Your browser is no longer supported

For the best possible experience using our website we recommend you upgrade to a newer version or another browser.

Your browser appears to have cookies disabled. For the best experience of this website, please enable cookies in your browser

We'll assume we have your consent to use cookies, for example so you won't need to log in each time you visit our site.
Learn more

Regions strengthen their hands

ICE news - The ICE talks up regionalisation, but what does it really mean for members?

RECENT RECRUITMENT of Stewart Crichton as the ICE's new 'head of areas' is a clear indication that the ICE treats regionalisation seriously.

Crichton will link One Great George Street with the newly appointed UK regional managers and four international areas.

But he is keen to stress that each region will effectively run itself and that his role is purely supportive.

'Regionalisation is a way of serving the membership better - making the regions more responsive, efficient and effective, ' says Crichton.

'They [the regions] will benefit from the continuity of a permanent support team, leaving the committees more time to work on policy making rather than administration, ' he adds.

Incoming ICE president Colin Clinton firmly supports the restructuring which should be fully implemented during his term in office.

To Clinton, the regions are synonymous with the ICE and regionalisation is about channelling ICE activities through regional offices rather than the London headquarters.

'Long gone are the days of regional managers just reporting to headquarters what they are up to, ' he says. Two regional managers have been appointed:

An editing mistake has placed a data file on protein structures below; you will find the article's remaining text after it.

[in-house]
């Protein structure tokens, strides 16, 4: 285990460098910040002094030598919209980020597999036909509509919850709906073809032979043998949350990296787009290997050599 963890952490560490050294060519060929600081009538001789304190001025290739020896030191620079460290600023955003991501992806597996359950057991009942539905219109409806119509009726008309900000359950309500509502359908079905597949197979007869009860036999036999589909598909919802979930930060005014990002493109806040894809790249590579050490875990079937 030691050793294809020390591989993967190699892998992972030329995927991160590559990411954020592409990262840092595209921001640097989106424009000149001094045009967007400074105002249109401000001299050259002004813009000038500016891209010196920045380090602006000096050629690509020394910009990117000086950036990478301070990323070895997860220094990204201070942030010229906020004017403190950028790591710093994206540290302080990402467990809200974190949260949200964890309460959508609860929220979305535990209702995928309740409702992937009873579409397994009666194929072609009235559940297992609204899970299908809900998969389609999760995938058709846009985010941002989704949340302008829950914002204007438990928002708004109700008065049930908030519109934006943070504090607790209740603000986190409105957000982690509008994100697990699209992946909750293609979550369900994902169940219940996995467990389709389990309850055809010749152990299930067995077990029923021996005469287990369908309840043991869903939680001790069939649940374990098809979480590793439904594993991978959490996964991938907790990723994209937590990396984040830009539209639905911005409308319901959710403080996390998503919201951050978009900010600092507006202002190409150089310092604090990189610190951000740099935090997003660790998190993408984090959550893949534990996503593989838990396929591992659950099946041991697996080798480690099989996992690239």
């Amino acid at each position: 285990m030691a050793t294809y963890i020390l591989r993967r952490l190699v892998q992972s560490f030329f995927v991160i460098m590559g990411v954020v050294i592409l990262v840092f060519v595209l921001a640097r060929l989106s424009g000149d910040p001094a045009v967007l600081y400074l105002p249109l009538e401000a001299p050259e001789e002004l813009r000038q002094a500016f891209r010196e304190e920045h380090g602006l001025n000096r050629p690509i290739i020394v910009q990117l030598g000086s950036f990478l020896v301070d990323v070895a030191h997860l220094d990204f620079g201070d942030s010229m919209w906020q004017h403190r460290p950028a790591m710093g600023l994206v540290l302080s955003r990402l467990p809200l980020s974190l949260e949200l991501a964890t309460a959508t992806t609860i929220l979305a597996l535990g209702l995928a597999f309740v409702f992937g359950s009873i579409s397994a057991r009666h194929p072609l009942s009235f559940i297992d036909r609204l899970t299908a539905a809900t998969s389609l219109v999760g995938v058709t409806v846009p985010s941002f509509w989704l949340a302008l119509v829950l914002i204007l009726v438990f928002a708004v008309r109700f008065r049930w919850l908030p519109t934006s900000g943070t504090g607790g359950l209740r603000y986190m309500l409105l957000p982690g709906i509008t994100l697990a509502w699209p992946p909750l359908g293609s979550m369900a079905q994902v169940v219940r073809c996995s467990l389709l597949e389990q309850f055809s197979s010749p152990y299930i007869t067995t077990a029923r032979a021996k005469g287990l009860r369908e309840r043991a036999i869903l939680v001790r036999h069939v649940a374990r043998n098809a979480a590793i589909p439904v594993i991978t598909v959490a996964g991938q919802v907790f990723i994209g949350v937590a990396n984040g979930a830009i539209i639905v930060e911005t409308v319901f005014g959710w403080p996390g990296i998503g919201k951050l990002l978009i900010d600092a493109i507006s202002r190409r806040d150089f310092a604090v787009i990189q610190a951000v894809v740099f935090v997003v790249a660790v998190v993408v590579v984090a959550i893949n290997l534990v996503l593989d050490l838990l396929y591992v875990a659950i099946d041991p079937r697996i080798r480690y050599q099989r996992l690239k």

Steve Feeley in the Midlands and Alan Butler in the North West region. Managers for South West and East of England are being placed.

'Regionalisation allows each area to work out its priorities and how to spend its budget.

We're now negotiating the budget for each region, ' explains Crichton.

Each region is allocated £50,000 a year for a regional support team to cover the roles of regional manager, membership and training work, internal and external communication and administration. Each regional committee will decide how the money is spent.

Crichton will also ensure that each region works in line with the ICE's overall business plan: to raise the profile of civil engineering, influence government and liase with universities and local businesses.

'At a regional level, the ICE can be very powerful - we can be seen as the good guys presenting the best solution for local projects, not just the technicians who make a project work, ' says Crichton.

Clinton is confident that the ICE's new structure will help forge better links with UK regions and regions around the world.

'Ultimately it gives us greater strength and opportunity to influence government, ' he says.

Have your say

You must sign in to make a comment

Please remember that the submission of any material is governed by our Terms and Conditions and by submitting material you confirm your agreement to these Terms and Conditions. Please note comments made online may also be published in the print edition of New Civil Engineer. Links may be included in your comments but HTML is not permitted.